Preparing In-Ground Beds
If you will be growing your garden in an in-ground bed, you need to do some soil preparation before planting. There are a few different ways to create an in-ground bed, depending on the tools and materials you have access to.
Before we get started, however, it's helpful to discuss the basic gardening tools you need in order to work with soil:
Craigslist is a great place to find used gardening tools for cheap. You might also be able to borrow tools from a local non-profit gardening organization.
Basic gardening tools: spade, gloves, and trowel
It's also important to understand that digging and lifting are very labor intensive activities that have the potential to harm your back and other muscles. To minimize the risk of muscle strain, keep your lower back as straight as possible when bending over and lift loads with your legs instead of your back muscles. I've also found that digging with a spade hurts my back less than digging with a shovel. Check out this article for more tips on preventing injuries while gardening.
There are two different methods you can use to create an in-ground bed: the traditional method and the “no-dig” method.
Traditionally, gardeners would prepare their soil by tilling (digging up) their garden. They would then form long rows for the plants to grow on with walkways between the rows. The idea behind this is that tilling aerates the soil, which helps plant roots grow more easily.
If using the traditional method to create an in-ground bed, you should first use a lawn mower or a weed whacker to clear the grass and plants from your gardening area. Then you can use a machine called a rototiller to dig up the entire area of your garden to a depth of 1-2 feet. Rototillers are expensive, but you can rent them from a business or borrow them from a local non-profit gardening organization. They are particularly effective for breaking up very hard soil.
Alternatively, you can dig up the area by hand using a shovel, spade, or garden fork. If you dig manually, go slow (dig over a period of several days if necessary), take frequent breaks, and don't strain yourself! Try to remove as much of the grass roots from the soil as possible as you dig. Flip each shovel load upside down. If your soil is very compacted, you might need to go over the area multiple times to thoroughly break up the soil (see video below). Mix any soil amendments into the top few inches of soil.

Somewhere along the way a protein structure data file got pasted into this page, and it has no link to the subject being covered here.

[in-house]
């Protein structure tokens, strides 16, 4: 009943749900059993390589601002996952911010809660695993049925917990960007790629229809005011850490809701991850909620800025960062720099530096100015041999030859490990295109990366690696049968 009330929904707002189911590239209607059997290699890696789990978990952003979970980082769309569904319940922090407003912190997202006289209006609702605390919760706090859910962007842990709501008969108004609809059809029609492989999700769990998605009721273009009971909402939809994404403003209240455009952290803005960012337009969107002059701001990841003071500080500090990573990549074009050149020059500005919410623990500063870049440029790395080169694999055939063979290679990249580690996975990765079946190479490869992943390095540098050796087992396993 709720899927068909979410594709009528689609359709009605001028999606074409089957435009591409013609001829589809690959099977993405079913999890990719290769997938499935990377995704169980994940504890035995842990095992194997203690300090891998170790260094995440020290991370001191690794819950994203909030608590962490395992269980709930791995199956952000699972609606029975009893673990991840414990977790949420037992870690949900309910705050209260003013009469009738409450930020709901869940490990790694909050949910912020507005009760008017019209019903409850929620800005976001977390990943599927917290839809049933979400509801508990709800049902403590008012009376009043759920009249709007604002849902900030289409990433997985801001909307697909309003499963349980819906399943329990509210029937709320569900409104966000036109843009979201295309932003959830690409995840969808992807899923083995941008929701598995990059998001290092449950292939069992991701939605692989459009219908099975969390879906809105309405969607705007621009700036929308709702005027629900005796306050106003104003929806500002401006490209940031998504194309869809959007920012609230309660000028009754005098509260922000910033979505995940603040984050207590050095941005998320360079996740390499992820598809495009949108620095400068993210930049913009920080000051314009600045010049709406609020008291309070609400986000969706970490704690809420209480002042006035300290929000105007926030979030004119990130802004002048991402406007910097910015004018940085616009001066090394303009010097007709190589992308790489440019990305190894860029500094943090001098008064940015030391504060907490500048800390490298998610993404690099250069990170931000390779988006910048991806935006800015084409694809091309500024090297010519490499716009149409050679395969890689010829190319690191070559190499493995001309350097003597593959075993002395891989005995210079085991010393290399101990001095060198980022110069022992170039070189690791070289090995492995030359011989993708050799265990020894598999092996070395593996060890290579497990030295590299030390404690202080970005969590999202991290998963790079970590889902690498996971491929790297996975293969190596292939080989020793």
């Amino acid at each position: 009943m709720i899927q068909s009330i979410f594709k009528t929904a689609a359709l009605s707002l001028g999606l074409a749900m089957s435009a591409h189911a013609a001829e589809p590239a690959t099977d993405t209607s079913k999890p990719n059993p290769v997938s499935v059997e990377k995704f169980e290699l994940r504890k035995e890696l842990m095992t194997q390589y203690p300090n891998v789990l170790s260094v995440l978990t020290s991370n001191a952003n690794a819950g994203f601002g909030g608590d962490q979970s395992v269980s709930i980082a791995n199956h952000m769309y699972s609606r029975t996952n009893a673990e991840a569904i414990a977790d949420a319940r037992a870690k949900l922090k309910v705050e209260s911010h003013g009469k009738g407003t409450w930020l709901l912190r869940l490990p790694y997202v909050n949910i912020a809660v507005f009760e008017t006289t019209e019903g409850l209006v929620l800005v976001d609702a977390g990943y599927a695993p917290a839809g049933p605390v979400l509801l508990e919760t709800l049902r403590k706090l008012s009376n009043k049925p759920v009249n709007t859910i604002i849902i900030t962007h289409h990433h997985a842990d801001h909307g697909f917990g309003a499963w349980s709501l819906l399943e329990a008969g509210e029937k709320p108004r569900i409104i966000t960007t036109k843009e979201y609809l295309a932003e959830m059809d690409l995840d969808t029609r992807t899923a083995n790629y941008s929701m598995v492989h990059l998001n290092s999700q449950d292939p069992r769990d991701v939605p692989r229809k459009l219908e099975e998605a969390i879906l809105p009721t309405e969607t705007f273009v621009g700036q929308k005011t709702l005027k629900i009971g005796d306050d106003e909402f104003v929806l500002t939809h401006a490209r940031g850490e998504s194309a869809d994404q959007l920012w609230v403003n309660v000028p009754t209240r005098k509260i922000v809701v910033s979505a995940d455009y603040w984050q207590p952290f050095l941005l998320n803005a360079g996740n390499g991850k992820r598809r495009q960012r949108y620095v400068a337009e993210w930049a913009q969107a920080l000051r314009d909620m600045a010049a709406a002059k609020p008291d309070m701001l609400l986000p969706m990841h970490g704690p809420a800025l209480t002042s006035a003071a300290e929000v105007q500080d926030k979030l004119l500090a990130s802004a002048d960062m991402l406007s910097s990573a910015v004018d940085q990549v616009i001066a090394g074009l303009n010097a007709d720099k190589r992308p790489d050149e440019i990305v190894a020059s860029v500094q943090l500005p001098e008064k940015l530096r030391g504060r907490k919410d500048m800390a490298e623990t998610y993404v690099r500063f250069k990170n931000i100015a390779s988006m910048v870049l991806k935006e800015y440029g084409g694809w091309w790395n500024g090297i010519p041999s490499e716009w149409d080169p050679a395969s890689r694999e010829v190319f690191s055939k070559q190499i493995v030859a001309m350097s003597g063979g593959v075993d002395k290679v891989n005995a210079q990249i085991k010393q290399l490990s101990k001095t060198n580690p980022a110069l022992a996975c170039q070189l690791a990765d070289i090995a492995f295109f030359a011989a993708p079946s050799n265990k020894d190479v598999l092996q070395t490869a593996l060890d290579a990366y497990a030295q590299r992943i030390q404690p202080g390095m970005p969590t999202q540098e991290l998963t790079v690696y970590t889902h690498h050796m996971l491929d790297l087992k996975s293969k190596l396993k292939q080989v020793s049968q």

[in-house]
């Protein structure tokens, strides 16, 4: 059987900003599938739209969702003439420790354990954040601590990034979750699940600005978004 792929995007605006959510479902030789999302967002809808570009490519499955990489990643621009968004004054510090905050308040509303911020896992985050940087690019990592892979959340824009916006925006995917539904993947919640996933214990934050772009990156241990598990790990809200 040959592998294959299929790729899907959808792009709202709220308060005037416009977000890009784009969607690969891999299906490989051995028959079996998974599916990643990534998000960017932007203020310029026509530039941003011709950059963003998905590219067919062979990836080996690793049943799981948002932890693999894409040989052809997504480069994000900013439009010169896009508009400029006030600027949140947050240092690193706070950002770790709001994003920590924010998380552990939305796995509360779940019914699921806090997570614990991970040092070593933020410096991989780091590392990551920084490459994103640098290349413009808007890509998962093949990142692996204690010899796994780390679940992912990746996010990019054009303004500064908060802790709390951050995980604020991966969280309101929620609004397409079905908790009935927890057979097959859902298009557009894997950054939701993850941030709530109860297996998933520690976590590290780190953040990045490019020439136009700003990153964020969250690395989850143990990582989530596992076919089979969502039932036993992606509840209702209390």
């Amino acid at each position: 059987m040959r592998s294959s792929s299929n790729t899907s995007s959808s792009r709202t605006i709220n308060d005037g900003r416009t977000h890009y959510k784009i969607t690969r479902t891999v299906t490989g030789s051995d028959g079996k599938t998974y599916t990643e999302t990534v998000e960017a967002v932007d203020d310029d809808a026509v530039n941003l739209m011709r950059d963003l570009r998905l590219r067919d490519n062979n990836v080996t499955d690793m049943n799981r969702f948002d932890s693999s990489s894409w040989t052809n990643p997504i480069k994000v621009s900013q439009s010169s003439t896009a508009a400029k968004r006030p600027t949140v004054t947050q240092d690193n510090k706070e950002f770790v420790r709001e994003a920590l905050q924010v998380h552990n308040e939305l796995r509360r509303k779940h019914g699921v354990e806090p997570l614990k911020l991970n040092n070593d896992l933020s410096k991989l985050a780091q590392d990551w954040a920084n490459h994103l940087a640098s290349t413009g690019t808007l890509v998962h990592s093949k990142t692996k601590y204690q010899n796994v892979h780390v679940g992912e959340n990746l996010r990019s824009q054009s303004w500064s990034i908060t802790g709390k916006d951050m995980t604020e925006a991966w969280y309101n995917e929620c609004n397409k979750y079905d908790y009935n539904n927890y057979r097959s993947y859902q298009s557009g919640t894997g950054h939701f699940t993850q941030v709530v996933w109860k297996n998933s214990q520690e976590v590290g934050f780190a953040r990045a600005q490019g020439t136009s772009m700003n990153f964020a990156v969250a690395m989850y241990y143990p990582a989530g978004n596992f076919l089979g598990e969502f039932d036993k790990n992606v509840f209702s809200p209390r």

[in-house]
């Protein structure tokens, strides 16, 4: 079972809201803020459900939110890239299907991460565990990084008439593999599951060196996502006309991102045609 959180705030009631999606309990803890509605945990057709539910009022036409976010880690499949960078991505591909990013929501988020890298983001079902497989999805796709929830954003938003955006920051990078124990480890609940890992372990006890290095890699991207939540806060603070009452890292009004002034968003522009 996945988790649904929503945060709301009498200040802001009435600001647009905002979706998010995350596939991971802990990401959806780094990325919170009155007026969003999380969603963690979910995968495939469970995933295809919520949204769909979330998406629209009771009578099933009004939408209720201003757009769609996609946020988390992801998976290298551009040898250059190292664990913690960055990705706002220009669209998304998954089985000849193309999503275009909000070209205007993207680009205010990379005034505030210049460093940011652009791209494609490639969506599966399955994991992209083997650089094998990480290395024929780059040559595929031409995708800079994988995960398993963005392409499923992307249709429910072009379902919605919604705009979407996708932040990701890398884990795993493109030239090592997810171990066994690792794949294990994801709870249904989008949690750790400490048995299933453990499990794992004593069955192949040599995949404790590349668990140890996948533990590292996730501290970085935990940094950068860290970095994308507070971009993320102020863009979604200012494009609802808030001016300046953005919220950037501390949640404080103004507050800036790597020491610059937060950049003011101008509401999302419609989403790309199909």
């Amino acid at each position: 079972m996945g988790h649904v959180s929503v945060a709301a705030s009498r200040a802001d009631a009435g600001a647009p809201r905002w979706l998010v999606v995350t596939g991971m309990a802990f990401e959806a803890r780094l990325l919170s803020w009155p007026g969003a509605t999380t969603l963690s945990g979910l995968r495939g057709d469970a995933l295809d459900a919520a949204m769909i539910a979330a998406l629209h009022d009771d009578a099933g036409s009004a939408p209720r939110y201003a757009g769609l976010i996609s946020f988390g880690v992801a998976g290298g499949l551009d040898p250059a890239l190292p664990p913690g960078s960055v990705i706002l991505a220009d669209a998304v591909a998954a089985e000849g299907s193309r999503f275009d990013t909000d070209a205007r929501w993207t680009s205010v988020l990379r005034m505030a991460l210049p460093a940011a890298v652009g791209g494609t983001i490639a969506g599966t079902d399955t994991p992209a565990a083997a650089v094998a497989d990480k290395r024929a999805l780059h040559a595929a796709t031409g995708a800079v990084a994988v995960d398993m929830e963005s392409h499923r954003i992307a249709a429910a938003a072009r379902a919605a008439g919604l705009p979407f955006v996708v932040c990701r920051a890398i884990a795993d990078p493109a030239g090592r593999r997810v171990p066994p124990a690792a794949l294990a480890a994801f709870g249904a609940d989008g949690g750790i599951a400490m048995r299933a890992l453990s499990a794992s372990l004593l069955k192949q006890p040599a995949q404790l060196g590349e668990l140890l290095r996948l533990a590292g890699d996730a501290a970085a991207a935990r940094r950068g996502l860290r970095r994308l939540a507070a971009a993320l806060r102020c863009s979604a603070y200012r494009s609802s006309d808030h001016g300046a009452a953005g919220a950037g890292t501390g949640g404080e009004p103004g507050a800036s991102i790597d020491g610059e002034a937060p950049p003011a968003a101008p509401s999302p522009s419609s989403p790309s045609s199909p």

While the traditional method is still popular with many gardeners, the gardening world has recently begun to focus on the downsides of tilling. In our soil health post, we learned that soil is full of complex networks of fungi, bacteria, and microorganisms which make nutrients available through decomposition. Tilling completely disrupts these networks and the beneficial services they provide. Furthermore, earthworms and other organisms already aerate the soil naturally by tunneling through it.
As a result, some gardeners have argued that soil is healthier when it is left untilled. This has given rise to a movement called no-dig or no-till gardening. In no-dig gardening, people build up the soil in their garden by piling organic materials on top of it each year and leaving it alone instead of digging and mixing it in right away. Organisms living in the soil break down and mix these materials into the soil over time.
The no-dig method of creating an in-ground bed is straightforward. First, remove any large weeds or woody plants from your future garden bed, then cover the area with 5-10 layers of newspaper. Cover the newspaper with a thick layer of mulch and use a hose to get the area wet. The lack of light and oxygen will help to kill the grass underneath (grass is annoyingly tough, so it may not all die, but it’s a good start).
Covering grass with newspapers to prepare a no-dig bed. Image by Local Food Initiative (unmodified).
It's best to start a no-dig bed early and let the newspaper sit for at least several weeks in order to smother as much of the grass as possible. The newspaper and mulch will begin to decompose and become incorporated into the soil underneath.
However, if you are short on time and need to plant soon, you can complete your no-dig bed early by immediately adding more organic materials on top of the mulch. According to no-dig expert Charles Dowding, you need at least 4-6 inches of material total on top of the newspaper to keep the weeds and grass underneath at bay. Your organic materials can be straw, grass clippings, pine needles, chopped up leaves, or composted manure – whatever you can get your hands on! You can obtain many of these materials in bulk for free or cheap by scouring your neighbors' yards, searching the farm and garden section on Craigslist, or visiting your municipal yard waste facility. Finish the bed with a few inches of topsoil or compost. Then plant your seedlings directly into the organic materials. You can dig individual holes through the newspaper for larger plants if necessary.
So which method do you choose? There are pros and cons to each. The no-dig method uses much less labor, but it also requires a good amount of organic materials. The traditional method creates a neat dirt surface for planting, but it does not kill weeds as well as the no-dig method because some seeds and roots will remain near the surface of the bed, ready to regrow at the earliest possibility.
If you are able to access mulch and other organic materials, I recommend the no-dig method. It is a lot less work and keeps your soil structure intact.
Once your in-ground bed is ready, you can transplant your seedlings!
As always, if you have any questions or tips to share, please comment below!
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